Ask us About Space: Vol. 2

Ask us About Space: Vol. 2

22/05/2019Written by Josh Barker

Here are our answers to the second batch of visitors questions. If you want to ask your question tweet us with #AskUsAboutSpace

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mascot Telescope Right
Graph showing exoplanets and whether or not they fall within their stars habitable zone.

How close to the edge of a galaxy can planets exist?

We think about 20,000 lightyears from the edge.

With missions such as the Kepler Space Telescope finding thousands of planets outside our solar system, the number and location of these foreign worlds is grabbing people’s attention. One question that always follows discussions of exo-planets is whether or not life could exist on them and a way of figuring this out relates to the ‘habitable zone’. This region of space around a star represents the location that is ‘just right’ not too hot or too cold. It has been suggested that this idea may apply to planets in galaxies. This often contested idea was put forward by Guillermo Gonzalez. He suggested that a planet would need to be far enough away from the galactic centre to avoid harmful radiation but far enough away from the edge of the galaxy to ensure enough heavy elements to form the planet. This gives the Milky Way’s habitable zone as a 6,000 lightyear band 25,000 lightyears from the centre, This sits roughly halfway between the centre and the edge.

Currently not enough planets have been detected to put solid limits on where planets can form in the galaxy but more and more missions are collecting data and adding to our knowledge.

How many artificial satellites can you see with the naked eye?

A lot!

Surprisingly there are a large portion of artificial satellites that can be seen with the naked eye. Sightings can number up to a hundred in a single night if you have good viewing conditions. To identify a satellite you are looking for a star that looks like it is slowly moving across the night sky. On average they are visible for up to 10 minutes although some can be present for longer. The important thing to note is that unlike a plane, satellites do not ‘blink’ or flash. They remain a steady brightness and follow  consistent speed and direction across the sky. Occasionally they can disappear if they move into the Earth’s shadow. So next time you find yourself away from a city in a dark rural area, study the sky for these slow moving objects and see how many you can spot.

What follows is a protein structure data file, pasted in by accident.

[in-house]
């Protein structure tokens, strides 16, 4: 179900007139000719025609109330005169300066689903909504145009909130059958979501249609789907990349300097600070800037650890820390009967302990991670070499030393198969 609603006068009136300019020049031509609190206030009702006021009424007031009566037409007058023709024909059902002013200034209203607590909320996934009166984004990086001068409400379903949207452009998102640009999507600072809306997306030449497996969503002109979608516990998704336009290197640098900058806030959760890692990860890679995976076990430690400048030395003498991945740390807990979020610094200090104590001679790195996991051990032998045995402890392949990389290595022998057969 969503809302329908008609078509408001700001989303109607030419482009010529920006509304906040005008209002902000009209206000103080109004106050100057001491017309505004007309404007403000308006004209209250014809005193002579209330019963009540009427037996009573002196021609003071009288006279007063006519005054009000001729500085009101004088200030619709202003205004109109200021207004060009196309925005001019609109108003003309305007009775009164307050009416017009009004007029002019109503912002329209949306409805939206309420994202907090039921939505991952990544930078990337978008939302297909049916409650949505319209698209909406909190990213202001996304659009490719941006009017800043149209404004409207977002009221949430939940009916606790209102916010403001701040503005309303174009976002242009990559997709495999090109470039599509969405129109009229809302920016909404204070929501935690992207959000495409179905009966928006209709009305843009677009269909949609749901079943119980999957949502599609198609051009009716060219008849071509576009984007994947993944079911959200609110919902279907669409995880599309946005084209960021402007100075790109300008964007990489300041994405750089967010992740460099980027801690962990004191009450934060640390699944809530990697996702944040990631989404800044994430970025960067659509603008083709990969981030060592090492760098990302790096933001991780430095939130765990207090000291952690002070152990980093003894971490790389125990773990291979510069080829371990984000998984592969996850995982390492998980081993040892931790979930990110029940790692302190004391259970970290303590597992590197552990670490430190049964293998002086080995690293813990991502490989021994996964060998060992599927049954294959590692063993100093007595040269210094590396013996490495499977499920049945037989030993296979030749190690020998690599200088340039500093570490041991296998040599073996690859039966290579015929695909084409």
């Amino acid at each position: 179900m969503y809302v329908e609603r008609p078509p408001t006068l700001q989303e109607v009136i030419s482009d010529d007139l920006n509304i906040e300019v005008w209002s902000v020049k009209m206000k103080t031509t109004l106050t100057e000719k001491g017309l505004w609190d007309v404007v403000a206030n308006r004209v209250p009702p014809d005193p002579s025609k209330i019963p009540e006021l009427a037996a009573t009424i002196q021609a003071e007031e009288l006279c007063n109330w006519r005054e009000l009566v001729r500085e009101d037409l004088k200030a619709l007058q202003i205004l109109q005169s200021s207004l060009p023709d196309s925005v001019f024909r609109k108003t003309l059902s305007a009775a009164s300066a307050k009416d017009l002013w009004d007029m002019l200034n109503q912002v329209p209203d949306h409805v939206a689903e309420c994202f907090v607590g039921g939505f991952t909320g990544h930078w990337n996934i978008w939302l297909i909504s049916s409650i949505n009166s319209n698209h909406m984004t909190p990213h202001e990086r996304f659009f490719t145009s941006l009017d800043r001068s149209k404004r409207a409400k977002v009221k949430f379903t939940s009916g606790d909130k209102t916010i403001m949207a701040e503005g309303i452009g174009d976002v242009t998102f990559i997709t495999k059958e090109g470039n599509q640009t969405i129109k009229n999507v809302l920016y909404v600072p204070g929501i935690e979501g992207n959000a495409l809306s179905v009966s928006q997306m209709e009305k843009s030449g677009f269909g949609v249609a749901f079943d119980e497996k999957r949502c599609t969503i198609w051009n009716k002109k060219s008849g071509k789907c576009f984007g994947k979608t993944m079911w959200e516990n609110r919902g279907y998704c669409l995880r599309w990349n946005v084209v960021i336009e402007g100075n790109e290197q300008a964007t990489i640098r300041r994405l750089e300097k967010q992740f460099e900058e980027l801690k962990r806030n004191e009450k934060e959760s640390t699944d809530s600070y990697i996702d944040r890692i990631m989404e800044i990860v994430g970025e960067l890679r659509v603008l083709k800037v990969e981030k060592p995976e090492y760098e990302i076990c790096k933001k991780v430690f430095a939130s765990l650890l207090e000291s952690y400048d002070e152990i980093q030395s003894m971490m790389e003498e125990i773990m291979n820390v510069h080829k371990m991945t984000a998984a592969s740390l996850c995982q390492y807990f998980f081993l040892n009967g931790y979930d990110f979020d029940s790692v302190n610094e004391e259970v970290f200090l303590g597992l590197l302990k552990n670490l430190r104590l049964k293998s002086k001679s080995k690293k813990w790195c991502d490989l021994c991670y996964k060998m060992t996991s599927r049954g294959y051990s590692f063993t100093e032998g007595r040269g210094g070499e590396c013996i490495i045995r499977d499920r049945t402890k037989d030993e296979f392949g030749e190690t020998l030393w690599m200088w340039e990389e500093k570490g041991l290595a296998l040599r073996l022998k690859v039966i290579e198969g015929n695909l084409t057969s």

Can a telescope be used for Solar observing?

Only special types of solar telescopes should be used to look at the Sun.

With the correct filters and safety checks almost any telescope can be used to look at the Sun, however the proper precautions must be taken if you intend to embark on a solar observing session.
It should go without saying that the Sun is bright and that looking directly at the Sun can cause permanent eye damage or even blindness. This danger becomes even more apparent when you are focusing the light from the Sun using lenses.
If you do not want to splash out on a dedicated solar telescope, or filters for your telescope then you can project the image from your telescope onto a piece of white paper. Alternatively, you can purchase special hydrogen alpha solar filters which filter out most of the wavelengths of light, allowing you to concentrate on those wavelengths associated with hydrogen, and therefore most interesting to solar observers.

Evidence suggests that Mars may have been much wetter in it's past. However it is likely this water was frozen.

Would we have been able to live on early Mars?

It is possible that we might have been able to live on Early Mars, although we still do not know enough about the early atmospheric conditions to be sure.

Mars now is a dry, cold planet with a very thin carbon dioxide atmosphere, certainly not habitable now.  However, observations of river channels and ocean beds on Mars show that the atmosphere was once much thicker so liquid water could exist.  Turn back the clock to a time when Mars still had a magnetic field able to deflect high energy charged particles that would otherwise strip the atmosphere, we would find a Mars with a much thicker atmosphere.

And recent research by scientists at Oxford University studying the difference between Mars surface rocks and Martian meteorites suggests that about 3700 million years ago, Mars may have had an oxygen rich atmosphere.  So, for a short time at least, Mars may have been habitable for humans.

Why not submit your own question to our team of experts using #AskUsAboutSpace